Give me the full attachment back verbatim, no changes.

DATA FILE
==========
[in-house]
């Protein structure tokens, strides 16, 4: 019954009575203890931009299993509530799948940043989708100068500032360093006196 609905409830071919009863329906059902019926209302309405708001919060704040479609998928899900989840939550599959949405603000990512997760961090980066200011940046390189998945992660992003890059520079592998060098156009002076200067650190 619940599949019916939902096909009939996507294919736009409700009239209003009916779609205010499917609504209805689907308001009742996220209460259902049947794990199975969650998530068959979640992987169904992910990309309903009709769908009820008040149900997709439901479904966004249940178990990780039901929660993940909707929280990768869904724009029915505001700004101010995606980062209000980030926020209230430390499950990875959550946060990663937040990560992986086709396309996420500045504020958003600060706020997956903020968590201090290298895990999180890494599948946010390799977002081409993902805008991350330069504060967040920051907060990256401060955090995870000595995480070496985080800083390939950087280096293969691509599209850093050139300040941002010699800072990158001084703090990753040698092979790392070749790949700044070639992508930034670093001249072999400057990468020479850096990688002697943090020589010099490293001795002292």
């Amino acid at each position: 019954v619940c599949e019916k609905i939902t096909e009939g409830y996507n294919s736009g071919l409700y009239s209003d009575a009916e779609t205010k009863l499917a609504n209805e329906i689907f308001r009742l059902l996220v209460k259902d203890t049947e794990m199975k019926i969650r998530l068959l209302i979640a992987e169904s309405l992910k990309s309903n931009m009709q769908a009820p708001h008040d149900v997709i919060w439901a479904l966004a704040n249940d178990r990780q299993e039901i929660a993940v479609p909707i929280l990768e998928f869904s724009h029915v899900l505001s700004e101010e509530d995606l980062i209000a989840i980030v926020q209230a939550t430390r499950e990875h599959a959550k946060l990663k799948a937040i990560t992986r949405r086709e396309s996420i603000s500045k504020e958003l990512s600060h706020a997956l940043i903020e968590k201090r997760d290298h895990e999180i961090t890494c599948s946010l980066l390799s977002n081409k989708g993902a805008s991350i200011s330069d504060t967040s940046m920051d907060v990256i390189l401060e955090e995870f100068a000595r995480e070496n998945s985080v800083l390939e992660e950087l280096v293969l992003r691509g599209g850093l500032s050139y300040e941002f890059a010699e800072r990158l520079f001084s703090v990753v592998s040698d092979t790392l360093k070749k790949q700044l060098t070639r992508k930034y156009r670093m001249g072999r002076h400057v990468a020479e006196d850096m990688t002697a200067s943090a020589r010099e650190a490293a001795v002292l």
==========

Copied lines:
[in-house]
């Protein structure tokens, strides 16, 4: 019954009575203890931009299993509530799948940043989708100068500032360093006196 609905409830071919009863329906059902019926209302309405708001919060704040479609998928899900989840939550599959949405603000990512997760961090980066200011940046390189998945992660992003890059520079592998060098156009002076200067650190 619940599949019916939902096909009939996507294919736009409700009239209003009916779609205010499917609504209805689907308001009742996220209460259902049947794990199975969650998530068959979640992987169904992910990309309903009709769908009820008040149900997709439901479904966004249940178990990780039901929660993940909707929280990768869904724009029915505001700004101010995606980062209000980030926020209230430390499950990875959550946060990663937040990560992986086709396309996420500045504020958003600060706020997956903020968590201090290298895990999180890494599948946010390799977002081409993902805008991350330069504060967040920051907060990256401060955090995870000595995480070496985080800083390939950087280096293969691509599209850093050139300040941002010699800072990158001084703090990753040698092979790392070749790949700044070639992508930034670093001249072999400057990468020479850096990688002697943090020589010099490293001795002292």
């Amino acid at each position: 019954v619940c599949e019916k609905i939902t096909e009939g409830y996507n294919s736009g071919l409700y009239s209003d009575a009916e779609t205010k009863l499917a609504n209805e329906i689907f308001r009742l059902l996220v209460k259902d203890t049947e794990m199975k019926i969650r998530l068959l209302i979640a992987e169904s309405l992910k990309s309903n931009m009709q769908a009820p708001h008040d149900v997709i919060w439901a479904l966004a704040n249940d178990r990780q299993e039901i929660a993940v479609p909707i929280l990768e998928f869904s724009h029915v899900l505001s700004e101010e509530d995606l980062i209000a989840i980030v926020q209230a939550t430390r499950e990875h599959a959550k946060l990663k799948a937040i990560t992986r949405r086709e396309s996420i603000s500045k504020e958003l990512s600060h706020a997956l940043i903020e968590k201090r997760d290298h895990e999180i961090t890494c599948s946010l980066l390799s977002n081409k989708g993902a805008s991350i200011s330069d504060t967040s940046m920051d907060v990256i390189l401060e955090e995870f100068a000595r995480e070496n998945s985080v800083l390939e992660e950087l280096v293969l992003r691509g599209g850093l500032s050139y300040e941002f890059a010699e800072r990158l520079f001084s703090v990753v592998s040698d092979t790392l360093k070749k790949q700044l060098t070639r992508k930034y156009r670093m001249g072999r002076h400057v990468a020479e006196d850096m990688t002697a200067s943090a020589r010099e650190a490293a001795v002292l």